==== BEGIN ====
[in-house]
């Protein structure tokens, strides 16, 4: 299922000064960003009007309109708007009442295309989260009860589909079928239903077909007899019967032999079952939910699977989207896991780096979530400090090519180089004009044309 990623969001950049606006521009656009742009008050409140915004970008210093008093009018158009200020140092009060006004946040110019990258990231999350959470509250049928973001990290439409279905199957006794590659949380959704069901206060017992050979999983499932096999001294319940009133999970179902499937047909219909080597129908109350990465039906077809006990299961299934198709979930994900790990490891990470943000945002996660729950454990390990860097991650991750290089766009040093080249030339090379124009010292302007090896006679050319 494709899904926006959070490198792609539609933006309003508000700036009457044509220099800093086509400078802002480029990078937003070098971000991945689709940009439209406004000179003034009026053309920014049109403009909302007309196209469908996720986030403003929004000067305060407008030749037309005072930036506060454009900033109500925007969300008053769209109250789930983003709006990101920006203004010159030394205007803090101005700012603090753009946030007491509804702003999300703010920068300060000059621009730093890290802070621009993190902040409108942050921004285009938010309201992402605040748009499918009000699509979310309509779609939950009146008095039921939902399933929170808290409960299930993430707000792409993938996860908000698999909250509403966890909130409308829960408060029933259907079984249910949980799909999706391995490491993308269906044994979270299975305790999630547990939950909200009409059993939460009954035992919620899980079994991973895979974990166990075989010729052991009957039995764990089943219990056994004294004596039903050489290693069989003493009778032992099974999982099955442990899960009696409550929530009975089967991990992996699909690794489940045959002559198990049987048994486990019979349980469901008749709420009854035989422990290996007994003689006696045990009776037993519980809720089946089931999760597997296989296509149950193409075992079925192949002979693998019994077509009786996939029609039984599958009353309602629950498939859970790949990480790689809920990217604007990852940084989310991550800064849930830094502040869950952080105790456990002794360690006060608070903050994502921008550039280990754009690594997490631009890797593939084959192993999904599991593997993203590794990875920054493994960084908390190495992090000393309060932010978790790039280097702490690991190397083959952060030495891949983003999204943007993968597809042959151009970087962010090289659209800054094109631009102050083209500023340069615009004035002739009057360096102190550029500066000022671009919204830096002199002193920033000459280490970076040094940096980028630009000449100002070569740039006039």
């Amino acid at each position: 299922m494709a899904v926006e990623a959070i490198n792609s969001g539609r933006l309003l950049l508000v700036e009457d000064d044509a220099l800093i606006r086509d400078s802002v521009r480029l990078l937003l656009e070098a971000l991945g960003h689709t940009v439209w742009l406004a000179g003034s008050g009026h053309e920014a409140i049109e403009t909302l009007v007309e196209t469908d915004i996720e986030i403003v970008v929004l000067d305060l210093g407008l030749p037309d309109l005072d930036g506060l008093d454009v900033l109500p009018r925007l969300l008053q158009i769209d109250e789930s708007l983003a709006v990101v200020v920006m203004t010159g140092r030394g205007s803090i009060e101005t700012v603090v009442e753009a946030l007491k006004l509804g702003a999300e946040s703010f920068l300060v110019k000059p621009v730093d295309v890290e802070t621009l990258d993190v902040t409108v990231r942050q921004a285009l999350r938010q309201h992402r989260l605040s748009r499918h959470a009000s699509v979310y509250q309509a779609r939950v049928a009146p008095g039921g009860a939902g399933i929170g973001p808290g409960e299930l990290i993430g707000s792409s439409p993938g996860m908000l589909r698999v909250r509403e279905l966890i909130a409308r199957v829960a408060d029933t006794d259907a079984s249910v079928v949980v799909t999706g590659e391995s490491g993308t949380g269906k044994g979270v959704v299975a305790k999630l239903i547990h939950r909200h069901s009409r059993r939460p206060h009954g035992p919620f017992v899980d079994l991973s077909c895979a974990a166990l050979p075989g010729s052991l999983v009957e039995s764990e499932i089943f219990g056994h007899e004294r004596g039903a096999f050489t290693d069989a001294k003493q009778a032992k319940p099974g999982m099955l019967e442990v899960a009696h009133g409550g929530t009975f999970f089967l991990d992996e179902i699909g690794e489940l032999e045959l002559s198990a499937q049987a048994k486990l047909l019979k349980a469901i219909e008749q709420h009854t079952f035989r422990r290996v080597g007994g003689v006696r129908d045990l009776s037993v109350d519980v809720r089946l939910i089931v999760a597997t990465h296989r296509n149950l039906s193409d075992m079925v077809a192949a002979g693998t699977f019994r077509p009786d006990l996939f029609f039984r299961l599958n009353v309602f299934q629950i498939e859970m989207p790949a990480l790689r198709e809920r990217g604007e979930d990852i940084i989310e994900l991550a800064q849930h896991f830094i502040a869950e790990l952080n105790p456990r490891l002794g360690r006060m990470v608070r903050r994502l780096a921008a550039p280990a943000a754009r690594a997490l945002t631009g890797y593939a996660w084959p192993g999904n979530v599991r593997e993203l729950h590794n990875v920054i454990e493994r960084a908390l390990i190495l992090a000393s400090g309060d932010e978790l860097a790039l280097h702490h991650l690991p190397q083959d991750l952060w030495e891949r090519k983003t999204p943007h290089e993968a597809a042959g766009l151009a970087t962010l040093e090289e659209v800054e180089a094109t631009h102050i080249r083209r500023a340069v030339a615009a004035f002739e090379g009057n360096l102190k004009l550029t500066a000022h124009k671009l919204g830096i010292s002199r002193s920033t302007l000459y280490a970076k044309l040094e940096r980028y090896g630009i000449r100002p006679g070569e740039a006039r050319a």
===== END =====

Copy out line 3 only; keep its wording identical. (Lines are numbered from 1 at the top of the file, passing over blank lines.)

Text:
């Amino acid at each position: 299922m494709a899904v926006e990623a959070i490198n792609s969001g539609r933006l309003l950049l508000v700036e009457d000064d044509a220099l800093i606006r086509d400078s802002v521009r480029l990078l937003l656009e070098a971000l991945g960003h689709t940009v439209w742009l406004a000179g003034s008050g009026h053309e920014a409140i049109e403009t909302l009007v007309e196209t469908d915004i996720e986030i403003v970008v929004l000067d305060l210093g407008l030749p037309d309109l005072d930036g506060l008093d454009v900033l109500p009018r925007l969300l008053q158009i769209d109250e789930s708007l983003a709006v990101v200020v920006m203004t010159g140092r030394g205007s803090i009060e101005t700012v603090v009442e753009a946030l007491k006004l509804g702003a999300e946040s703010f920068l300060v110019k000059p621009v730093d295309v890290e802070t621009l990258d993190v902040t409108v990231r942050q921004a285009l999350r938010q309201h992402r989260l605040s748009r499918h959470a009000s699509v979310y509250q309509a779609r939950v049928a009146p008095g039921g009860a939902g399933i929170g973001p808290g409960e299930l990290i993430g707000s792409s439409p993938g996860m908000l589909r698999v909250r509403e279905l966890i909130a409308r199957v829960a408060d029933t006794d259907a079984s249910v079928v949980v799909t999706g590659e391995s490491g993308t949380g269906k044994g979270v959704v299975a305790k999630l239903i547990h939950r909200h069901s009409r059993r939460p206060h009954g035992p919620f017992v899980d079994l991973s077909c895979a974990a166990l050979p075989g010729s052991l999983v009957e039995s764990e499932i089943f219990g056994h007899e004294r004596g039903a096999f050489t290693d069989a001294k003493q009778a032992k319940p099974g999982m099955l019967e442990v899960a009696h009133g409550g929530t009975f999970f089967l991990d992996e179902i699909g690794e489940l032999e045959l002559s198990a499937q049987a048994k486990l047909l019979k349980a469901i219909e008749q709420h009854t079952f035989r422990r290996v080597g007994g003689v006696r129908d045990l009776s037993v109350d519980v809720r089946l939910i089931v999760a597997t990465h296989r296509n149950l039906s193409d075992m079925v077809a192949a002979g693998t699977f019994r077509p009786d006990l996939f029609f039984r299961l599958n009353v309602f299934q629950i498939e859970m989207p790949a990480l790689r198709e809920r990217g604007e979930d990852i940084i989310e994900l991550a800064q849930h896991f830094i502040a869950e790990l952080n105790p456990r490891l002794g360690r006060m990470v608070r903050r994502l780096a921008a550039p280990a943000a754009r690594a997490l945002t631009g890797y593939a996660w084959p192993g999904n979530v599991r593997e993203l729950h590794n990875v920054i454990e493994r960084a908390l390990i190495l992090a000393s400090g309060d932010e978790l860097a790039l280097h702490h991650l690991p190397q083959d991750l952060w030495e891949r090519k983003t999204p943007h290089e993968a597809a042959g766009l151009a970087t962010l040093e090289e659209v800054e180089a094109t631009h102050i080249r083209r500023a340069v030339a615009a004035f002739e090379g009057n360096l102190k004009l550029t500066a000022h124009k671009l919204g830096i010292s002199r002193s920033t302007l000459y280490a970076k044309l040094e940096r980028y090896g630009i000449r100002p006679g070569e740039a006039r050319a």